Novus CEO shares his vision for the animal ag industry
François Fraudeau, head of the animal nutrition company, said the company will focus on its core methionine business and invest in new solutions for feed and animal health.
The future of the largest feed additive company in the U.S. will depend on continual innovation, according to its CEO.
On June 16, Novus International Inc. CEO François Fraudeau spoke about his views on the animal feed industry’s future and where the St. Charles, Missouri-based company fits into it. Fraudeau spoke as part of a press event held to celebrate the animal health and nutrition company’s 25th anniversary.
Fraudeau, Novus’ chief executive since March 2014, said the global feed additive sphere is challenging because it is comparatively small. Methionine, an important amino acid animals must obtain from food, is Novus’ chief product and the single largest product on the feed additive market. However, he estimated, the global feed additive business is worth about $17 billion in total, which makes innovating to stay ahead of competition essential to survival.
Francois Fraudeau, CEO of Novus International Inc., spoke about his company's growth strategy at a June 16 event celebrating the company's 25th anniversary. | Austin Alonzo
“We need to be ahead of innovation in the feed additive business,” Fraudeau said. “We are dealing with new technologies in pretty small markets. There’s a price to innovation. So when you innovate for one product … you have the cost of innovation, but your marketability is not that bright.”
Because of that, Novus must consider the current and future shape of the market and invest carefully to maintain a leading position in its field.
A vision on the industry
Fraudeau said agriculture, and specifically the animal feed business, will continue to rise along with the size of the world’s population and household incomes. As people get wealthier, they eat more meat. More meat demands more natural resources, which some countries lack.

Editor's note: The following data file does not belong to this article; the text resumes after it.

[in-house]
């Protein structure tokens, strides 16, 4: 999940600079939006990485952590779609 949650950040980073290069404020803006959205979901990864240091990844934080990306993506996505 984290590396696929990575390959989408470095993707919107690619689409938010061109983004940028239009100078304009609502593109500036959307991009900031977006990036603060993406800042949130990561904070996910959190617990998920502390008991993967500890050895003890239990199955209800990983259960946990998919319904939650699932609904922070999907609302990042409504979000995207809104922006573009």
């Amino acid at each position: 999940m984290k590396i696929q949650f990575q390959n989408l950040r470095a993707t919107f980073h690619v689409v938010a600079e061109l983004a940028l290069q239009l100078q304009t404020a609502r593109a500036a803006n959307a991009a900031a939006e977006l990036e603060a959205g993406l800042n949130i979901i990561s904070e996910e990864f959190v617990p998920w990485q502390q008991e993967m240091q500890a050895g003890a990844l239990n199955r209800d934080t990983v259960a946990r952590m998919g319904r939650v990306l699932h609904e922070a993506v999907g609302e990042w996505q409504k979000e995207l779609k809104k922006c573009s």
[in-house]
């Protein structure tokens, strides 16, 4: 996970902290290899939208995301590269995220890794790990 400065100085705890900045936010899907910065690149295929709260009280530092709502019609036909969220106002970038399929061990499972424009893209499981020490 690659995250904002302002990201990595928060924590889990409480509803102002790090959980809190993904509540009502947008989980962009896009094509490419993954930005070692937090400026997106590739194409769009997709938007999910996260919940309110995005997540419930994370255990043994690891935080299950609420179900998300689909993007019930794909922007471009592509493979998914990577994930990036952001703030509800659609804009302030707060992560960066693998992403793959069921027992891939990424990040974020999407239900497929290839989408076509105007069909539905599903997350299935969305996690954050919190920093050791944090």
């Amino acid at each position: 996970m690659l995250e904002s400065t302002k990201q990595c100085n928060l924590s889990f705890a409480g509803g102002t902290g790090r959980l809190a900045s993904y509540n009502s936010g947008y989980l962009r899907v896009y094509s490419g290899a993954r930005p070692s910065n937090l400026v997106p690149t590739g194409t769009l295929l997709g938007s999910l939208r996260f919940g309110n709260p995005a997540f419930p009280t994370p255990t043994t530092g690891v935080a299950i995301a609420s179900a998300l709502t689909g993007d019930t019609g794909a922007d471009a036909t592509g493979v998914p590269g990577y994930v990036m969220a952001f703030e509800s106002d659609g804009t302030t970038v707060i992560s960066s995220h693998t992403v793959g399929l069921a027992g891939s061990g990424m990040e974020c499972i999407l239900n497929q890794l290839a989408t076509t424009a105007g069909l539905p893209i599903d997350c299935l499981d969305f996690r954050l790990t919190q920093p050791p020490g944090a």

China for instance, Fraudeau said, has a large percentage of the world’s population and only a small percentage of the world’s arable land. The country is addressing the challenge of feeding its population by improving technology, its farm management practices and importing what it lacks from other countries. Fraudeau thinks this trend, of countries improving their farming technology and collaborating through trade and investment, will continue as the world’s most populous country and the rest of the globe work to feed a growing population. He said this will create agricultural growth opportunities for African and Latin American nations, too.
Along with depending on trade, the world’s agriculture industry will need to become more sustainable to conserve scarce resources as agricultural activity increases. Fraudeau said he believes technology to improve crop yields, protect animal health and reduce food waste will be essential in the coming years.
Novus’ growth strategy
With that in mind, Novus is focusing on two main platforms: keeping its core business strong, and investing in new, specialty technologies.
Fraudeau said investing in the methionine operation is essential because it is a leader in the field and it’s a reliable business. Methionine, he said, helps reduce the cost of production of chicken and other animal protein. The amino acid also aids quick animal growth and helps improve feed conversion.
As for investing in technology, Novus is taking a more varied approach. That includes technology to preserve the quality of cereals and animal feed as it is shipped long distances and researching new feed additives.
Fraudeau explained the world’s struggles with preserving the quality of grain as it is shipped over continents and across oceans. Novus is looking into technology to better preserve the quality of those ingredients. The company is investing about 5 percent of its sales in optimizing its methionine production and development of those technologies.
New feed additives
Novus is also investing in developing new feed additives and specialty animal health products. Over the past few years, Fraudeau said, the company refined its approach to these products – it’s no longer working on vaccines or pet supplements – and is now focusing on organic trace minerals, feed enzymes and eubiotics, or products designed to help transition away from antibiotic use in animal agriculture.
Fraudeau said there is room for innovation in the supplements that help optimize feed digestibility and, in turn, make farming more sustainable. As for eubiotics, he said the United States, and more countries around the world, make a strong market for products that can help farmers maintain the performance they expect without using antibiotics.
Novus is also looking into a small health supplement business. Fraudeau said the company is considering applying some of the same technology for animal nutrition to human nutrition. Novus has already acquired a small company that uses egg shell membranes for human joint health. For now, he said, this idea is in its infancy and Novus is not investing significant resources into the business.